Like all good dinner tables, the wood table at the center of the American History Museum’s new exhibit, “FOOD: Transforming the American Table 1950-2000” sits right in the middle of a jumbled, sometimes contradictory dialogue. But rather than playing host to political debates or family dramas, this time the table is a catalyst for conversation about America’s recent food history. From drive-throughs to Tupperware, Good Food revolutions to grill culture, the exhibit brings together many of the corners of our metaphorical kitchen.
A series of display cases contain a sort of “best hits” of major food moments, each with color-coded headings, like “Mexican Food Revolution.” But it’s a deceptively simple presentation. A closer look at the stories behind, say, a chain of Tex Mex restaurants, reveals the complexity of every item in the show. The same mass-produced 1954 Swanson TV dinner tray that was seen as a way to free housewives from the stove would find itself the enemy of the back-to-the-land movement.
Even the story of a single product carries contradictions. Fritos chips, now just another in a long list of snacks from PepsiCo’s Frito-Lay, began as a natural foods snack, an adaptation of a popular Mexican item. Charles Elmer Doolin bought the recipe from Gustavo Olguin and used his mother’s input to experiment with the final product. Doolin’s daughter, Kaleta says she grew up vegetarian, eating an almost salt-free diet (her father would occasionally snag a few Fritos from the conveyor belt, before they were salted, according to NPR). Doolin says her father envisioned Fritos as a simple, natural side. She claims, “It’s still the favorite snack food of vegans, to this day.”
Vegans and meat-eaters alike embraced the new snack offerings. Between 1950 and 2000, says exhibit curator Paula Johnson, “We became a nation of snackers.” A chart from the show indicates the precipitous increase of snack and condiment options between 1968 and 1998. A steep spike hits in the 70s, so that by the time it reaches 1998, the options jump from just below 500 to slightly fewer than 2,500 products . The next runner up is baked goods, hitting just under 1,500. Fruits and vegetables don’t even get close.
But among those condiments, yet another story emerges from a display case across the room. “One Big Table” presents the many products that have found their way to America through waves of immigration, including the now commonplace condiments of sriracha, Tapatío and more. Not only did we become a nation of snackers, but we continued to incorporate new cultures into our supermarket aisles.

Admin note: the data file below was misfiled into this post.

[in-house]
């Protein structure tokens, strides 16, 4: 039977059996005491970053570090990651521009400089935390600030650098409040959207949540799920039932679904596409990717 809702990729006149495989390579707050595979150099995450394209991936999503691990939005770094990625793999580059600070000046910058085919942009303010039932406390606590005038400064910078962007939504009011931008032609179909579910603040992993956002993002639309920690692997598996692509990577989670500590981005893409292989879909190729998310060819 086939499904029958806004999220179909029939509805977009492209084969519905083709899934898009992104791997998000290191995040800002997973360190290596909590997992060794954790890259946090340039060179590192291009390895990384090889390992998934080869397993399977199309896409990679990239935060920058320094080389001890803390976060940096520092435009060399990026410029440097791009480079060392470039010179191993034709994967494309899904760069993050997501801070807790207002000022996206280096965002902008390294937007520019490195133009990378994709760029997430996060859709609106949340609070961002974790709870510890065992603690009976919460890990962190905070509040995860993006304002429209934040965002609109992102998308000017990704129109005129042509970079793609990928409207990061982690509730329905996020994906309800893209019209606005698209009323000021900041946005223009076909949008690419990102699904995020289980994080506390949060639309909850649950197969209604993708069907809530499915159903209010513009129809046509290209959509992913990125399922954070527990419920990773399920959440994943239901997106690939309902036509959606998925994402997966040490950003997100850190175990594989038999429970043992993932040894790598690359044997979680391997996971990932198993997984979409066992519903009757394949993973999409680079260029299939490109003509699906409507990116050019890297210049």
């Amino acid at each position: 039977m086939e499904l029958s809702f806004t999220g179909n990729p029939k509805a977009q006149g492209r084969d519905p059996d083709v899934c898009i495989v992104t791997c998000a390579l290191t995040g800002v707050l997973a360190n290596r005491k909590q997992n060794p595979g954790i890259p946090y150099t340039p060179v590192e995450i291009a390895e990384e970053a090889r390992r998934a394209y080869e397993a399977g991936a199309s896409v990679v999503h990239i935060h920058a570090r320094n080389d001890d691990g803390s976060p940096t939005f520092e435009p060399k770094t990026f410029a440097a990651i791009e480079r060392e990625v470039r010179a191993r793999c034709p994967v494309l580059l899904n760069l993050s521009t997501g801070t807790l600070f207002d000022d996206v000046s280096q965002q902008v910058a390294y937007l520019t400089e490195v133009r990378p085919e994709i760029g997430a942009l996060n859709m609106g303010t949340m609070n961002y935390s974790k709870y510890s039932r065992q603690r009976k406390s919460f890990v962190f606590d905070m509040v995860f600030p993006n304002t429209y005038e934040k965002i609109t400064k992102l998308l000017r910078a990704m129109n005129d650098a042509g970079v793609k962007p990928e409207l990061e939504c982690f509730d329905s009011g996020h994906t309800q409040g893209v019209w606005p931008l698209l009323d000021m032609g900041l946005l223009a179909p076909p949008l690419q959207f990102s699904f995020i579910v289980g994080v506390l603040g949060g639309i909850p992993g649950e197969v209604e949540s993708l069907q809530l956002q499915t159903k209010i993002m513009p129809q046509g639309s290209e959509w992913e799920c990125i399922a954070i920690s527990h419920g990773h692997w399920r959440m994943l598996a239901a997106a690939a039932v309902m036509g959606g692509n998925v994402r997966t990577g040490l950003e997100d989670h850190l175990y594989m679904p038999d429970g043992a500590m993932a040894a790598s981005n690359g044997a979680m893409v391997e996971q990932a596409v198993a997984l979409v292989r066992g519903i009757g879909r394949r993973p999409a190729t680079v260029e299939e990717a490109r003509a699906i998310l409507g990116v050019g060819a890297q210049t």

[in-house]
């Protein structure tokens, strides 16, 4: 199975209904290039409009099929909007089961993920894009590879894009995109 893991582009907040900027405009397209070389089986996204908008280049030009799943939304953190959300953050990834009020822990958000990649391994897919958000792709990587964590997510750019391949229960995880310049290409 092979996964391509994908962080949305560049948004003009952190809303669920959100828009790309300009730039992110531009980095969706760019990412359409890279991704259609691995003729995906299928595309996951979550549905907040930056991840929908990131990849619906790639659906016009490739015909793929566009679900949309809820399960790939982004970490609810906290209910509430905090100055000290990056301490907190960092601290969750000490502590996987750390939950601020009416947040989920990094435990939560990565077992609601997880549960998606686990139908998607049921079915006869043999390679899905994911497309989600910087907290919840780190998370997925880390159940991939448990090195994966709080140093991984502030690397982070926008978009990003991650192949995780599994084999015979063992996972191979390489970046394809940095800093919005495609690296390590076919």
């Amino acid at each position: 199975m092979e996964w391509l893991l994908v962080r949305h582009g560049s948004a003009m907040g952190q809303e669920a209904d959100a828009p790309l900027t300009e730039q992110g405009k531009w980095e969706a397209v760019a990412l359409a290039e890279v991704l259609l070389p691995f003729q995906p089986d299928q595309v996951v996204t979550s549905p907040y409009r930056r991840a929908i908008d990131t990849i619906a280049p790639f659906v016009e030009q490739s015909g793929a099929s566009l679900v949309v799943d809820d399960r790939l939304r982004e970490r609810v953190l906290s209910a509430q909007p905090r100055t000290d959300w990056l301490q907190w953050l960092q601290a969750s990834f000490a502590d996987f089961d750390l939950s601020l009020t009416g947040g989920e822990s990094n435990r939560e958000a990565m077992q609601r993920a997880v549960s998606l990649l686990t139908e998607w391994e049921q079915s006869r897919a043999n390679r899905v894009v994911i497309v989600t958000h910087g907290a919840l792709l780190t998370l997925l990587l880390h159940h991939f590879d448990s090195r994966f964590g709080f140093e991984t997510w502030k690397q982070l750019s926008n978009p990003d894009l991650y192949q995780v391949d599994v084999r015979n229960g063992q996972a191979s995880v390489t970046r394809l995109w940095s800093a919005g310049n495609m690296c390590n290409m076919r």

Though items like the 1955 Tappan microwave oven that’s almost as large as a conventional oven have changed quite a bit over time, many are straight from today’s pantries and cupboards, literally. A yogurt maker from the “Countercultures” display is temporarily on loan from Warren and Amy Belasco, because, as Johnson says, “they’re going to go back to making yogurt.”
Rather than fall out of favor, most of the movements in the exhibit have only spread, even as they seem to compete. The Good Food movement, for example, represented here by local, sustainable food icon Alice Waters, has as much support now as ever and has only been strengthened by the migration of the Slow Food movement from Italy. Meanwhile, demands for fast, on-the-go food are just as common: decades after the first drive-through was launched, a 1997 Chevy minivan came equipped with a whopping 17 individual cupholders.
“It’s almost like a dialogue,” says another curator Rayna Green of the competing philosophies. Talking about the various strains of food counterculture, Green highlights the contrast between the Black Panthers’ food programs and the Good Food movement. Both grew out of a rejection of a capitalist food system that favored profit over both equality and quality. Indeed, the two movements grew up next to each other in the East Bay, one rooted in Oakland’s fight for social and economic justice and the other centered down the street in the Berkeley kitchen of Waters’ Chez Panisse.
But the two movements often attract decidedly different constituents. Still, Green says, “They all exist together.” And, she argues, they do influence each other. For example, an economic concern for access and a culinary appreciation of quality, overlapped recently when farmers’ markets began accepting food stamps.
“This food business, it’s not just about food,” says Green, touching on the one unifying thread throughout each of the exhibit’s sections. The curators hope visitors will look through the exhibit and then take a seat at the central table to hash out precisely what food is about, whether it be identity, lifestyle, politics, class, race, gender or all of the above.
“FOOD: Transforming the American Table 1950-2000” opens November 20 at the American History Museum.